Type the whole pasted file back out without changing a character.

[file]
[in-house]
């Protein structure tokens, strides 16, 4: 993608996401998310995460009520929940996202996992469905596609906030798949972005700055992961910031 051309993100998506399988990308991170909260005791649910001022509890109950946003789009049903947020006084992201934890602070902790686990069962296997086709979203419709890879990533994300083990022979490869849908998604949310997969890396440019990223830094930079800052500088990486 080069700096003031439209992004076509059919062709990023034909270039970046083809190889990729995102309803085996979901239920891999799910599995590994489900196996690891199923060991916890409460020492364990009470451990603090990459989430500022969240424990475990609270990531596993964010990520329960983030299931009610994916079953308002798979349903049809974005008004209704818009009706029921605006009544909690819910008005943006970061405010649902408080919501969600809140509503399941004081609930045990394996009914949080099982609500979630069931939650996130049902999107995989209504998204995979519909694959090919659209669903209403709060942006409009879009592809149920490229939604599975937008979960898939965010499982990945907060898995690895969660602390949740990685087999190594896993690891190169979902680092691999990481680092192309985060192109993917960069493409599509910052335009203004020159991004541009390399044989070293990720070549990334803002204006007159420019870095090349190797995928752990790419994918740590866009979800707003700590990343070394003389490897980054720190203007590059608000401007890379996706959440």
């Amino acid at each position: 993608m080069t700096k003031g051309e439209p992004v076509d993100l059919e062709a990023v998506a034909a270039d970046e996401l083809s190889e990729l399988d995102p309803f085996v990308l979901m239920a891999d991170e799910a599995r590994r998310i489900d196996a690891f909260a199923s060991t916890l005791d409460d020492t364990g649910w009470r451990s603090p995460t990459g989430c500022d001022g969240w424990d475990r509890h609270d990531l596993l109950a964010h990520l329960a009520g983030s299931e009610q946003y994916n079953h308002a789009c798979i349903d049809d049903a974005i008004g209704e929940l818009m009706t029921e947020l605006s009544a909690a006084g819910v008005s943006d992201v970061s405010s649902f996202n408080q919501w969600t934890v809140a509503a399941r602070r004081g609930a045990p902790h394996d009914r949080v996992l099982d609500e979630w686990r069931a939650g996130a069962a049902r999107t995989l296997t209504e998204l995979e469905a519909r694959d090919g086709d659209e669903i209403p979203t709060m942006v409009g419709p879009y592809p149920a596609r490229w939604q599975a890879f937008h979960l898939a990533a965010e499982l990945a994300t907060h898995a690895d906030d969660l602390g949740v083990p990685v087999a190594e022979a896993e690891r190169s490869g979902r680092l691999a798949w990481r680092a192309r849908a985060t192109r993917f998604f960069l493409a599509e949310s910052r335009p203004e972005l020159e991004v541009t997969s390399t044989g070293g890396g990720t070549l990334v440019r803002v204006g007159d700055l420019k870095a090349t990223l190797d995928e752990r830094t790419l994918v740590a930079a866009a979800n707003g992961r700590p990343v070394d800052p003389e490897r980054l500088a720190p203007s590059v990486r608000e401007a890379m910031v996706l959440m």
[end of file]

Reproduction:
[in-house]
């Protein structure tokens, strides 16, 4: 993608996401998310995460009520929940996202996992469905596609906030798949972005700055992961910031 051309993100998506399988990308991170909260005791649910001022509890109950946003789009049903947020006084992201934890602070902790686990069962296997086709979203419709890879990533994300083990022979490869849908998604949310997969890396440019990223830094930079800052500088990486 080069700096003031439209992004076509059919062709990023034909270039970046083809190889990729995102309803085996979901239920891999799910599995590994489900196996690891199923060991916890409460020492364990009470451990603090990459989430500022969240424990475990609270990531596993964010990520329960983030299931009610994916079953308002798979349903049809974005008004209704818009009706029921605006009544909690819910008005943006970061405010649902408080919501969600809140509503399941004081609930045990394996009914949080099982609500979630069931939650996130049902999107995989209504998204995979519909694959090919659209669903209403709060942006409009879009592809149920490229939604599975937008979960898939965010499982990945907060898995690895969660602390949740990685087999190594896993690891190169979902680092691999990481680092192309985060192109993917960069493409599509910052335009203004020159991004541009390399044989070293990720070549990334803002204006007159420019870095090349190797995928752990790419994918740590866009979800707003700590990343070394003389490897980054720190203007590059608000401007890379996706959440």
């Amino acid at each position: 993608m080069t700096k003031g051309e439209p992004v076509d993100l059919e062709a990023v998506a034909a270039d970046e996401l083809s190889e990729l399988d995102p309803f085996v990308l979901m239920a891999d991170e799910a599995r590994r998310i489900d196996a690891f909260a199923s060991t916890l005791d409460d020492t364990g649910w009470r451990s603090p995460t990459g989430c500022d001022g969240w424990d475990r509890h609270d990531l596993l109950a964010h990520l329960a009520g983030s299931e009610q946003y994916n079953h308002a789009c798979i349903d049809d049903a974005i008004g209704e929940l818009m009706t029921e947020l605006s009544a909690a006084g819910v008005s943006d992201v970061s405010s649902f996202n408080q919501w969600t934890v809140a509503a399941r602070r004081g609930a045990p902790h394996d009914r949080v996992l099982d609500e979630w686990r069931a939650g996130a069962a049902r999107t995989l296997t209504e998204l995979e469905a519909r694959d090919g086709d659209e669903i209403p979203t709060m942006v409009g419709p879009y592809p149920a596609r490229w939604q599975a890879f937008h979960l898939a990533a965010e499982l990945a994300t907060h898995a690895d906030d969660l602390g949740v083990p990685v087999a190594e022979a896993e690891r190169s490869g979902r680092l691999a798949w990481r680092a192309r849908a985060t192109r993917f998604f960069l493409a599509e949310s910052r335009p203004e972005l020159e991004v541009t997969s390399t044989g070293g890396g990720t070549l990334v440019r803002v204006g007159d700055l420019k870095a090349t990223l190797d995928e752990r830094t790419l994918v740590a930079a866009a979800n707003g992961r700590p990343v070394d800052p003389e490897r980054l500088a720190p203007s590059v990486r608000e401007a890379m910031v996706l959440m």